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Body found near Burke-Gilman Trail was that of missing Indigenous woman, family says

Mavis Nelson's body was found in the Kincaid Ravine in June.

SEATTLE — A body found on University of Washington's campus near the Burke-Gilman Trail was that of a 56-year-old missing Indigenous woman, her family told KING 5.

Mavis Nelson's body was found in the Kincaid Ravine near Ravenna Avenue Northeast and Northeast 45th Street in June. Her death was ruled a homicide.

Ernestine Morning Owl, Nelson's sister, said she spoke to Nelson in April. She did not know Nelson was missing until she found out her sister was dead.

Nelson was a mother of three and member of the Yakama Tribe.

"It's been tragic to a lot of us over here, to my family over there that live in the Yakima Valley, and to the family that she was raised with in Goldendale," Morning Owl said.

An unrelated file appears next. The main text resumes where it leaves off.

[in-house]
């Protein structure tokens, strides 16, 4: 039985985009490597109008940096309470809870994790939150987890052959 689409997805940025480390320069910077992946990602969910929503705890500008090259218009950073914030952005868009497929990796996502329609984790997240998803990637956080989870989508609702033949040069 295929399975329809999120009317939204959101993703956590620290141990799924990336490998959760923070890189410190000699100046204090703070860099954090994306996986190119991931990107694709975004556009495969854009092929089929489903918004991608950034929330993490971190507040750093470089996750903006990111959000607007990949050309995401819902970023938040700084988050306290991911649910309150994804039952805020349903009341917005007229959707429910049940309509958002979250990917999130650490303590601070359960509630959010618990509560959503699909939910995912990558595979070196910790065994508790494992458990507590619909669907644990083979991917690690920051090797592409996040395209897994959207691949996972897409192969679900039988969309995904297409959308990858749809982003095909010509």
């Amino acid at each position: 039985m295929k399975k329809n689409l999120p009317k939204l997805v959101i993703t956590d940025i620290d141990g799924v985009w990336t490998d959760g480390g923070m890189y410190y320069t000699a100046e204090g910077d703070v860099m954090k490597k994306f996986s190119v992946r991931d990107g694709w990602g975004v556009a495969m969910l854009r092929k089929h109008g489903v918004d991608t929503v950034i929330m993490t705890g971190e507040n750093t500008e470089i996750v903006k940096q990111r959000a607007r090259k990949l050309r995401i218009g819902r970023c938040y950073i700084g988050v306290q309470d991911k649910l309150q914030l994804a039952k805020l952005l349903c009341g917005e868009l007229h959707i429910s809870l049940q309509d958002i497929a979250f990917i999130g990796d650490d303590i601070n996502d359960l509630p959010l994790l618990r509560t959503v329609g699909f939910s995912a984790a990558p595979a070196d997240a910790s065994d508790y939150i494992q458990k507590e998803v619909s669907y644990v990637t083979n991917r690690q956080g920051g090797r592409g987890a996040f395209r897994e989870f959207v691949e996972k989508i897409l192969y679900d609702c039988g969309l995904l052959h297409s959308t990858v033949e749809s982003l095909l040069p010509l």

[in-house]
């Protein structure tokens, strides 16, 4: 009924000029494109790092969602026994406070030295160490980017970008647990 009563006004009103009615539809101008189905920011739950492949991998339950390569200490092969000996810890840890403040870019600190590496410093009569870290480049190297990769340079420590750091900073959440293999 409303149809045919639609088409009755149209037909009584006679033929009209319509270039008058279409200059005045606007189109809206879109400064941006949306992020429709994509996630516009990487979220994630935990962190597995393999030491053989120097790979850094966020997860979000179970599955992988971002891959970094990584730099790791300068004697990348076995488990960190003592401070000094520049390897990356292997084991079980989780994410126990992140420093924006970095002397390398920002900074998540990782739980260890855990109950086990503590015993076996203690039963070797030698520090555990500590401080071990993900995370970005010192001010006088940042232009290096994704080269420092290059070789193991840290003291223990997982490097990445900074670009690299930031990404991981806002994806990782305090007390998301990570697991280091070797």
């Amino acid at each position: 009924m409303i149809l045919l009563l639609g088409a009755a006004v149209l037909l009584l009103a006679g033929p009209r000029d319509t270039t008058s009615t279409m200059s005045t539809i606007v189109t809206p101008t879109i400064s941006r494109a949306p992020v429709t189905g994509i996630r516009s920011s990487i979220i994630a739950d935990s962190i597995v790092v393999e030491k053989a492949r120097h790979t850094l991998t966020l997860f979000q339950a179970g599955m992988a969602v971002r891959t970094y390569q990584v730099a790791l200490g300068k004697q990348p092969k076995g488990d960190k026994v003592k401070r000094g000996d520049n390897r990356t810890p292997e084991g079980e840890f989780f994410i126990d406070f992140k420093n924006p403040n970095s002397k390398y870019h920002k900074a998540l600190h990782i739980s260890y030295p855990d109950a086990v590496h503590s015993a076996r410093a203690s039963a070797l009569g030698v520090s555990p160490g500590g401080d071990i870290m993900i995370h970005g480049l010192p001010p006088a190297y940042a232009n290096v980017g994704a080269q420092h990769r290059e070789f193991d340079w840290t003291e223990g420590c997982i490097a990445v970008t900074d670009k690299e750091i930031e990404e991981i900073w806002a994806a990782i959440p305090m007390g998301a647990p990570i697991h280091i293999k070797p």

As Nelson's family grieves, Seattle police are investigating the homicide. A medical examiner said Nelson was killed in a stabbing.

Native Americans are murdered, sexually assaulted and become the victims of violent crime at higher rates than the national average, according to the Bureau of Indian Affairs.

In an effort to combat the crisis of missing and murdered Indigenous people in Washington, a legislative task force has an ambitious plan.

Washington Attorney General Bob Ferguson is asking state leaders for funding to start a cold case unit focusing on unsolved murders of Indigenous people.

According to the latest data available, the city of Seattle leads the nation in the number of murdered and missing Indigenous women and people (MMIWP) cases. Washington has the second highest number of cases of any state in the country.

According to the data presented by the task force, of the 2,268 recorded unsolved homicides in Washington, nearly 5% involve an Indigenous victim. Yet Indigenous people make up less than 2% of the state population.

WATCH: What to know about a new alert system for missing Indigenous people

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